Oil prices decline under the weight of an increase in OPEC supply and a new blow to the demand from the growing infection with the Coronavirus, causing crude to lose 8 percent in October, approaching about $ 37 a barrel.
The price of a barrel of Kuwaiti oil decreased by 97 cents to reach $ 36.86 in trading on Friday compared to $ 37.83 in trading last Thursday, according to the price announced by the Kuwait Petroleum Corporation.
OPEC oil production increased for the fourth month in October, according to the results of a Reuters survey, due to the re-operation of more Libyan facilities and the increase in Iraqi exports, which nullified the impact of the full commitment of the rest of the members to the agreement to reduce supply led by the organization.
According to the survey, the 13-member Organization of the Petroleum Exporting Countries pumped an average of 24.59 million barrels per day over the course of October, an increase of 210,000 barrels per day over September, and in a new boost from the lowest level in three decades recorded in June.
Oil prices decline under the weight of an increase in OPEC supply and a new blow to demand from the growing infection with the Coronavirus, causing crude to lose 8 percent in October, approaching about $ 37 a barrel.
Some analysts say that this is putting pressure on OPEC and its allies, in what is known as the "OPEC +" group, to postpone the increase in supply scheduled for January 2021.
"Demand for oil is not supportive at the present time at the minimum," said Stephen Brennock of BPM brokerage. "OPEC will have to extend its current production levels until the end of March."
OPEC + had cut an unprecedented 9.7 million barrels per day, equivalent to ten percent of global production, as of May, in light of the pandemic that struck demand.
Since August, the group has been pumping more quantities after it reduced the amount of the reduction to 7.7 million barrels per day, of which OPEC’s share is 4.868 million barrels per day.
A further increase of two million barrels per day is scheduled to begin in January, although Saudi Arabia and Russia favor continuing the cuts at their current levels, according to what OPEC sources say.
In October, the commitment of OPEC countries bound by the reduction agreement reached 101 percent of the reduction pledged, according to the survey, that is, unchanged from September.
Libya and Iraq
The October increase means that OPEC pumps about 2.2 million barrels per day above the June figure, which was the lowest since 1991.
Libya's production is on the rise after Khalifa Haftar, commander of eastern Libyan forces (the Libyan National Army), said on September 15 that his forces would lift their blockade of oil export facilities, which had been struck for eight months.
The survey shows that production increased by 250,000 barrels per day in October, a faster rate than some analysts and OPEC officials had expected.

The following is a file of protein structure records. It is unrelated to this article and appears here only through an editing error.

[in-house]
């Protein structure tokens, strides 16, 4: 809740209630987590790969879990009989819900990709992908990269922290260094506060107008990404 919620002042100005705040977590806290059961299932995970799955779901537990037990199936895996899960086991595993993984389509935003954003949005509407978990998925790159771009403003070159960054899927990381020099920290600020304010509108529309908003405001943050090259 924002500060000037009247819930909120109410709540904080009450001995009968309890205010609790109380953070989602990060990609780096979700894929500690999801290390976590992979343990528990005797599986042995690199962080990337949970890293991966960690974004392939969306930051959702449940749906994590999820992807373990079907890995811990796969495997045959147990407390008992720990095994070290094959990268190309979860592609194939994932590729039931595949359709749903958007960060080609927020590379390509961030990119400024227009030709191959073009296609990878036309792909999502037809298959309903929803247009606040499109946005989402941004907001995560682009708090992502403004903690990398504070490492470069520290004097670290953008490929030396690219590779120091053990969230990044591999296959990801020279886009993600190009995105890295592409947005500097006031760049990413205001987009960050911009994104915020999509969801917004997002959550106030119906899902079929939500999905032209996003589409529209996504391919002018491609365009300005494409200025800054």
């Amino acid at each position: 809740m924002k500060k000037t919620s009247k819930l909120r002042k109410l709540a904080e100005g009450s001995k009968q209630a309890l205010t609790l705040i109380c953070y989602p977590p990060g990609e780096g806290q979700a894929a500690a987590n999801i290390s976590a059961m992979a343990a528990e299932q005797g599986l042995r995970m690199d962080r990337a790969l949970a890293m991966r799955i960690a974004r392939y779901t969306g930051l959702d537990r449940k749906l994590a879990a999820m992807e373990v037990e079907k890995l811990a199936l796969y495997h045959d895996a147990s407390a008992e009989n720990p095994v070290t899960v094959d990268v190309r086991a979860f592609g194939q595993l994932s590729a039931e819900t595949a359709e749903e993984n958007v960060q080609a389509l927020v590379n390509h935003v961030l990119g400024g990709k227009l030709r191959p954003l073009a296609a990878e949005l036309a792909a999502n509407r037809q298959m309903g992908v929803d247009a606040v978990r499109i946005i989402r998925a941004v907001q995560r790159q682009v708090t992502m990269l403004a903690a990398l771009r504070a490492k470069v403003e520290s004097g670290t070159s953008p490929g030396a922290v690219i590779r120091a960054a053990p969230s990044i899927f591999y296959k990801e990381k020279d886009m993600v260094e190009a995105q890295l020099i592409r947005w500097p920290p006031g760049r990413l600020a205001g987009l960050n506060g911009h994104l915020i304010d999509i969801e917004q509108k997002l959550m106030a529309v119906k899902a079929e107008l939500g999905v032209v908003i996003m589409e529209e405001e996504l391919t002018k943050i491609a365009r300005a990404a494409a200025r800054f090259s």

The second largest increase came from Iraq, which raised exports from the southern ports. But the percentage of commitment remained about 100 percent, which is more than what Iraq achieved in previous agreements of the "OPEC +" coalition.
Saudi Arabia, the world's largest oil exporter, has kept production stable, and so has Kuwait, according to the survey.
There has been little change in Iran's supply, which is also excluded from OPEC's cuts, after an increase in September despite US sanctions. But exports fell slightly in October.
In terms of OPEC members who cut production, the biggest cut came from the UAE, which was pumping above its quota in August. Industry sources said that the reduction indicates that the UAE is still compensating for the August increase.
Supplies of Venezuela, the third OPEC member exempt from supply cuts, also declined.
The OPEC survey monitors the supply received by the market based on shipping data provided by external sources, data on Refinitiv Eikon flows, information from trackers of tankers such as Petro-Logistics and Kepler, and information from sources in oil companies, OPEC and consultants.
In global markets, oil prices fell on Friday, and suffered losses for the second month in a row, as concerns about fuel consumption expectations are simmering in light of the growing incidence of Covid-19 disease in Europe and the United States.
Brent crude fell 19 cents to settle the settlement price at $ 37.46 a barrel, after touching the lowest level in 5 months of $ 36.64 in the previous session. The Brent crude contract was expired today, and the January contract closed down 32 cents.
US West Texas Intermediate crude fell 38 cents to close at $ 35.79 a barrel, after falling to its lowest price since June, Thursday, when it hit $ 34.92.
West Texas slipped 11 percent over the month, while Brent lost 10 percent.
France and Germany have ordered new closures, as a massive second wave of Corona infections threatens to flood Europe before winter arrives.
The United States is also facing a growing number of injuries, breaking its record for the number of new cases in one day.
“Many countries of the world's largest oil consumers are experiencing hit levels that they did not see, not even in the first wave,” said Paula Rodriguez-Massieu, senior oil market analyst at Rystad Energy. It is inevitable that these infection levels will affect the demand for oil, as transportation will collapse to a minimum during the upcoming shutdowns.
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